شبکه های عصبی در فرایند مدل سازی سود چرخه عمر
|کد مقاله||سال انتشار||مقاله انگلیسی||ترجمه فارسی||تعداد کلمات|
|1515||2008||7 صفحه PDF||سفارش دهید||4430 کلمه|
Publisher : Elsevier - Science Direct (الزویر - ساینس دایرکت)
Journal : Expert Systems with Applications, Volume 35, Issue 3, October 2008, Pages 604–610
Changes in operational environment of the process industry such as decreasing selling prices, increased competition between companies and new legislation, set requirements for performance and effectiveness of the industrial production lines and processes. For the basis of this study, a life cycle profit (LCP) model of a pulp process was constructed using different kind of process information including chemical consumptions and production levels of material and energy flows in unit processes. However, all the information needed in the creation of relevant LCP model was not directly provided by information systems of the plant. In this study, neural networks was used to model pulp bleaching process and fill out missing information and furthermore to create estimators for the alkaline chemical consumption. A data-based modelling approach was applied using an example, where factors affecting the sodium hydroxide consumption in the bleaching stage were solved. The results showed that raw process data can be refined into new valuable information using computational methods and moreover to improve the accuracy of life cycle profit models.
In the process industry the development of competitiveness of an existing production line has become a lifeline for many production units, because competition between companies has increased, new legislation has been published and the consequences of disturbances are bigger than before. Thus, it is essential to find process developing possibilities to increase profits and maximize returns and at the same time eliminate risks. These new demands set requirements not only for performance and effectiveness of processes but also for optimizing process life cycle profits. However, the construction of large economical models of processes is too complicated using only process models which are based on natural laws. The connections between the units of the processes in large scale plants are usually so complex that modelling based on natural laws is unable to produce all the needed information for a decision-making process. On the other hand, modelling on the basis of natural laws requires lots of resources, like time and staff resources as well as economic and computational resources, and due to the these reasons modelling on schedule is often not possible (Soukka, 2007). The applicability of life cycle modelling principles to the modelling of increasingly complex processes has been examined. Life cycle modelling (life cycle assessment and life cycle costing) collects data on the entire life cycle. For this reason it is obvious that everything cannot be modelled on the basis of natural laws. Life cycle modelling requires the easy collection of an immense amount of information on the different stages of the process life cycle, so that it is impossible to produce vast amounts of measurement data due to the restrictions of the resource reserved for the report. Thus life cycle assessment also uses estimated, calculated and literature-based information (Soukka, 2007). The life cycle profit (LCP) analysis has been developed for the purpose of evaluating the economic impacts of process changes with a model based on the production principles of information applicable in life cycle modelling. A life cycle profit model is based on several kinds of information. The measurement data of one point can be used to constitute a statistic distribution. The estimated information and data from literature are in turn information that can be regarded as unique (Soukka, 2007). Among the other things, data-based computational methods can be used in the production of calculated information and, particularly, in the identification of consequence-related effects including solving material and energy flows of the process (Räsänen et al., 2006). It is essential that life cycle profit model has been constructed so that it reveals how changes are affecting revenues and costs of a production line. On the one hand, life cycle revenues can be increased by removing bottlenecks and production failures. These problems contain a high risk to cause production losses. On the other hand, costs can be reduced for example by affecting energy, chemical or water consumption of processes and the amount of effluents from processes. Raw process data is one of the LCP models information sources and it can be used various ways. Industrial processes produce typically a huge amount of measured data describing each process performance. Several studies (Heikkinen et al., 2005 and Hiltunen et al., 2006) have shown that data-driven approaches are a fruitful way of developing for example the process state monitoring. Archived process data is also an important resource for the knowledge management of the process and it can be used for the optimization and improvement of productivity. In this study, we combine data-driven modelling and process life-cycle profit modelling into more intelligent system to produce valuable and more accurate new information to decision making. The proposed methods were applied and tested using the data set of an industrial scale pulp bleaching process.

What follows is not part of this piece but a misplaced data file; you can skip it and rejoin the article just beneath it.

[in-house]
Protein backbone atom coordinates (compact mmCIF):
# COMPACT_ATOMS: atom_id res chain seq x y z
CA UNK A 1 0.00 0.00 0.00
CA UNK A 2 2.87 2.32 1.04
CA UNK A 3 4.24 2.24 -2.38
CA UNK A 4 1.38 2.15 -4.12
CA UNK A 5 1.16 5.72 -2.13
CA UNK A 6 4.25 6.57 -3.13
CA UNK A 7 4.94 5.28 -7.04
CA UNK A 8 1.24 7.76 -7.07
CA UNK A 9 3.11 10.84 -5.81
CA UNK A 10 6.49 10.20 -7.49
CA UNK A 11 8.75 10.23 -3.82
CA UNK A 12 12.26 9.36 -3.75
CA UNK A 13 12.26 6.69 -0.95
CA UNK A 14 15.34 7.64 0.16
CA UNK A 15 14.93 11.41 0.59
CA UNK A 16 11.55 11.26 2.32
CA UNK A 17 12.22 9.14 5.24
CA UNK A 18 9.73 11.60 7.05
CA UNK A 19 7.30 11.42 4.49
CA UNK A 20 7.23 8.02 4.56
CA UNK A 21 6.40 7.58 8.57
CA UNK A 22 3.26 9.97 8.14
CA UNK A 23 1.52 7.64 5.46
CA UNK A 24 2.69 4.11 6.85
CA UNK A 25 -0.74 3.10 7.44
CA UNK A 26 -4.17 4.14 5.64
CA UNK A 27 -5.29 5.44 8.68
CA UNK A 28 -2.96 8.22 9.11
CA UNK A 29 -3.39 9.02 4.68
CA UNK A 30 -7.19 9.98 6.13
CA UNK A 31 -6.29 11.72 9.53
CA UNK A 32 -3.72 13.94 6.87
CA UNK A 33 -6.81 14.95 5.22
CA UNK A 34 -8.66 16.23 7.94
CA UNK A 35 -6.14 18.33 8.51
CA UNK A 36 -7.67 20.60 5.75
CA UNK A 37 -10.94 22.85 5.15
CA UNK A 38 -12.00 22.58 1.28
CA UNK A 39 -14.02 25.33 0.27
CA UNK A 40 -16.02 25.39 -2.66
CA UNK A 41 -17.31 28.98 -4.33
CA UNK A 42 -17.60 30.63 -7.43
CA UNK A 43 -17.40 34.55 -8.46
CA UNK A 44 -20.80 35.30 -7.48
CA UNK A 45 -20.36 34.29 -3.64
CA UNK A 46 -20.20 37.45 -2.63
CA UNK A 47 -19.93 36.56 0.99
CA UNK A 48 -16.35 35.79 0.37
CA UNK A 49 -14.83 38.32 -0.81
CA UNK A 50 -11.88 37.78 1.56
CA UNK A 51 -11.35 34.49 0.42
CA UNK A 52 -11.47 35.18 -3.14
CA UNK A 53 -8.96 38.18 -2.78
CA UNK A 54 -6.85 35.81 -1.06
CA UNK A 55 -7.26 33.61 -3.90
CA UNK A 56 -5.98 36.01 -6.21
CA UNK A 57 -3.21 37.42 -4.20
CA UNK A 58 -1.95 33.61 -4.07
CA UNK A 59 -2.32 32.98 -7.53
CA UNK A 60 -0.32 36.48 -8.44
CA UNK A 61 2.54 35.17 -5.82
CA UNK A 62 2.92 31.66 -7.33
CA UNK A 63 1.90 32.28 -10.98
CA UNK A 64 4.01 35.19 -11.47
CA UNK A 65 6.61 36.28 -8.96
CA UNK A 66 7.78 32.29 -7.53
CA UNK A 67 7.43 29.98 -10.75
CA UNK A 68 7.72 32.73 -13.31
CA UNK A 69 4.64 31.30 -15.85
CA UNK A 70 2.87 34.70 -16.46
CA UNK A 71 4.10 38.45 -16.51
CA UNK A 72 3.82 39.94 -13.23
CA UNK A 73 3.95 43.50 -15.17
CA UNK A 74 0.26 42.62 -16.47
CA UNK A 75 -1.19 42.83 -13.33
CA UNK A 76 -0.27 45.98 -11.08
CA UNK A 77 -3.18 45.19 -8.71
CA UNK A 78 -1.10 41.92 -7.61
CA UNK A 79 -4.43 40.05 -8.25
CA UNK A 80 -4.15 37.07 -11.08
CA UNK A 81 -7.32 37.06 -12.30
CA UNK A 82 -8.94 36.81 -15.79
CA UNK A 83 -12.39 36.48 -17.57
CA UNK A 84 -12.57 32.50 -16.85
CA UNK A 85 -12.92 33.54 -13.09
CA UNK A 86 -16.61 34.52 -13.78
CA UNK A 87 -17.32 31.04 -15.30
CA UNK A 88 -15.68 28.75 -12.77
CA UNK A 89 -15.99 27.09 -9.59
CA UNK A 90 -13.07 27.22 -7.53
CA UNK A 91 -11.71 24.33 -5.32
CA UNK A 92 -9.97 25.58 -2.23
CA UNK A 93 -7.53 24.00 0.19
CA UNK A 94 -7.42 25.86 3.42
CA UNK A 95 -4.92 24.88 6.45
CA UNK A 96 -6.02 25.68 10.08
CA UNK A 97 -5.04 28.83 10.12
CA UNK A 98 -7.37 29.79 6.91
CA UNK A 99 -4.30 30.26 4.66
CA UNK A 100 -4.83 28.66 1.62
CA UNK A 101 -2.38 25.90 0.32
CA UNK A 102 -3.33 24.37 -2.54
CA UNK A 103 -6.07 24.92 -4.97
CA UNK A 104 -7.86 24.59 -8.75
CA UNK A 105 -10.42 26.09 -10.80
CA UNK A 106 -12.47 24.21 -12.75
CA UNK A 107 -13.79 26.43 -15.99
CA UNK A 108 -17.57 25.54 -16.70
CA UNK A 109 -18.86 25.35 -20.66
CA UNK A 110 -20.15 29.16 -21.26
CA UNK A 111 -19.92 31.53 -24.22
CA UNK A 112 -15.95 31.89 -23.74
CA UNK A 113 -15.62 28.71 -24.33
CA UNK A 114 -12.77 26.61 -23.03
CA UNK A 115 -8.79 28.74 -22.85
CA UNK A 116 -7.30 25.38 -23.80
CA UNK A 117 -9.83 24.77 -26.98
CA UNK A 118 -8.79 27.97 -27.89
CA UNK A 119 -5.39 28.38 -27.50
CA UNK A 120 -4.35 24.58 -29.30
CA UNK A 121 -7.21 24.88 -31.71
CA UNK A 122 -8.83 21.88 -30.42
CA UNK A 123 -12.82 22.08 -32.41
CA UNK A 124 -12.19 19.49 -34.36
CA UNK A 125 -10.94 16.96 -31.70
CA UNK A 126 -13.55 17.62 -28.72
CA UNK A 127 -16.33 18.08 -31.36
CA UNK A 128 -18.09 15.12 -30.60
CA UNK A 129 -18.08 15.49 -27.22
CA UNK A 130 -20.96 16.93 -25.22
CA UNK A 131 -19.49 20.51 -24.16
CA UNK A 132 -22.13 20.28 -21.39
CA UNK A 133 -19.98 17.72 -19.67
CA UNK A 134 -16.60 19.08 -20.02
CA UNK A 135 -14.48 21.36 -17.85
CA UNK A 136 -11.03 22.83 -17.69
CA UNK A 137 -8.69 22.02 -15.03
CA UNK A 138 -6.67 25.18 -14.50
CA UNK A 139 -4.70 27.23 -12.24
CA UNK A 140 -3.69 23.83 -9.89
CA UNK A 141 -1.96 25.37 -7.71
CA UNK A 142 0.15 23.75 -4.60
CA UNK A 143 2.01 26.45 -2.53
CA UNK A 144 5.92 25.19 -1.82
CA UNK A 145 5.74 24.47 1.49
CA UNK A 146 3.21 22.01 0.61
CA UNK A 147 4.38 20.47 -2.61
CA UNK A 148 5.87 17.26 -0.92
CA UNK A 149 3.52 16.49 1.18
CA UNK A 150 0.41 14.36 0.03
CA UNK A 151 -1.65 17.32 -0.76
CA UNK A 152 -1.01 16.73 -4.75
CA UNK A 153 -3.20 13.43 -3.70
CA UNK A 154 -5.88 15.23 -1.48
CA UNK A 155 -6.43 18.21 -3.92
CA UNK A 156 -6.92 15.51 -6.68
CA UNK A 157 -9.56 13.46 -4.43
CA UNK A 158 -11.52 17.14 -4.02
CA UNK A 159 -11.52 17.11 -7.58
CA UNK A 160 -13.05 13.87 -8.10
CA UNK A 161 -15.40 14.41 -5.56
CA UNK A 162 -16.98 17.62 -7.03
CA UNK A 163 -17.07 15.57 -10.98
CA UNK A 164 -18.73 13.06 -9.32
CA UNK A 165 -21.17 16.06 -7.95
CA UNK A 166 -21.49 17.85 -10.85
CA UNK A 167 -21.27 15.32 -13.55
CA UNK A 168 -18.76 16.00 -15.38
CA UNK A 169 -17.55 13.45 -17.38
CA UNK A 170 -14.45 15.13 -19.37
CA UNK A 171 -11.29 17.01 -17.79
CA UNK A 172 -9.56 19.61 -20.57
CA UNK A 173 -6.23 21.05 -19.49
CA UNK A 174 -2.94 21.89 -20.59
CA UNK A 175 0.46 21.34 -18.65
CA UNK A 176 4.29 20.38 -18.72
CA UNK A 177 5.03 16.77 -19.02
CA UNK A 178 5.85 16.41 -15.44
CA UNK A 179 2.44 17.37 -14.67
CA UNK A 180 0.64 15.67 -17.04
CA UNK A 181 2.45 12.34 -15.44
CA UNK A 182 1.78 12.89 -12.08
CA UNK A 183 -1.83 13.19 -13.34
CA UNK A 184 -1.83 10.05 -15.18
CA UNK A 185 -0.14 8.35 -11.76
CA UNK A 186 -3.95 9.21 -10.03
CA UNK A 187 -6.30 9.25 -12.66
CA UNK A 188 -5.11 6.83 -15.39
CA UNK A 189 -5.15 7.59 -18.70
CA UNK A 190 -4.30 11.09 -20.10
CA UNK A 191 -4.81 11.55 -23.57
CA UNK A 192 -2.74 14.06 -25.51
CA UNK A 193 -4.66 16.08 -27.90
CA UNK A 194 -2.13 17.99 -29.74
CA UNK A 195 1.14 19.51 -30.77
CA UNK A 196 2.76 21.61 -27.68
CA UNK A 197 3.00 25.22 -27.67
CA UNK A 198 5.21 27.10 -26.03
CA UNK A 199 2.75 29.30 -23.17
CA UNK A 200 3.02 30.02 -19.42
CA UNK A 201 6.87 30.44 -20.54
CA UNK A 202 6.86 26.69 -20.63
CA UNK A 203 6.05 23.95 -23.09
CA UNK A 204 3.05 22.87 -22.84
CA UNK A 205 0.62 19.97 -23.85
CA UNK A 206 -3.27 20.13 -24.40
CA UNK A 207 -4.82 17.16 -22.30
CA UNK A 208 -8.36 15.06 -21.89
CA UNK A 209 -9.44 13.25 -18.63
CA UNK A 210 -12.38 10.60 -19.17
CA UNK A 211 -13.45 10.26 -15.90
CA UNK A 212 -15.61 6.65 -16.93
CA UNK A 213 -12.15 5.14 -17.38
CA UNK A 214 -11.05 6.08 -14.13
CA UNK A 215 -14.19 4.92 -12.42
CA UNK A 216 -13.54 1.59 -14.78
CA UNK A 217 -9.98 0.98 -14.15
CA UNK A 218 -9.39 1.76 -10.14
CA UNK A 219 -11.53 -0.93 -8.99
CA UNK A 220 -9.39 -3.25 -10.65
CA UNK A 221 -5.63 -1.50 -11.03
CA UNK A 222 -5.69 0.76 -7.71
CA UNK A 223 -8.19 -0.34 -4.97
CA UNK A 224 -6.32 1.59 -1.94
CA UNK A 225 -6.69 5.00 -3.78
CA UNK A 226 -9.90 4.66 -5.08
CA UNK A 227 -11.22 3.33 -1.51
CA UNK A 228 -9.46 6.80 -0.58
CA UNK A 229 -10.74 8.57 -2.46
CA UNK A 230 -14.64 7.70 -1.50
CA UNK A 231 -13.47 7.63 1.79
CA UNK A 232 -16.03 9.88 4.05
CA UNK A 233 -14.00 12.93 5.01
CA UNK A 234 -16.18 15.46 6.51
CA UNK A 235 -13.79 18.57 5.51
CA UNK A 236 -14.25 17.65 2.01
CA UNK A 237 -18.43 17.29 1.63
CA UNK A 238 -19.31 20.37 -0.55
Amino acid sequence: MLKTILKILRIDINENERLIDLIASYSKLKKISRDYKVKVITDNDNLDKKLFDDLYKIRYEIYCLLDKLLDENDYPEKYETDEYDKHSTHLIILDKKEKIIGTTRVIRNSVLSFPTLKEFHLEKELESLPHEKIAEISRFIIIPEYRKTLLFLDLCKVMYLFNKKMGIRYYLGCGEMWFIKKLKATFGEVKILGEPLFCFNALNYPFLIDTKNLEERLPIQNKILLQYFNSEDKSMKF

نتیجه گیری انگلیسی
5. Conclusion The aim of this study was to combine data based analysis and life cycle profit modelling in order to impute missing information of LCP models. Raw process data coming from several sensors is useful especially development and optimization of the process performance. In this case computational methods like variable selection and neural networks were used to create a model of sodium hydroxide consumption in the pulp bleaching process. Afterwards, the model was adapted into LCP model of the process and used as an estimator of the real world sodium hydroxide consumption. Using this model, impacts of the sodium hydroxide consumption to process life cycle profits were clarified. The present version of the Gabi software, which was used to create LCP model of the pulp bleaching process, does not contain features to include data based models or computational methods to the part of the creation of the LCP models. However, efficient usage of computational methods to analyse multidimensional process data is a useful way to produce missing relations in solving the process material flows. From this point of view, LCP modelling methods and tools should be developed further so that valuable process data can be used in a more efficient way to increase accuracy and to impute missing information of LCP models. Life cycle profit modelling is used to evaluate process development possibilities and to make sustainable decisions and plans in the operational and strategic level of the management of the industrial processes. The present study shows that this kind of data-driven approach can be used together with life cycle profit modelling and in addition to get more accurate and useful models also in the cases of the process industry.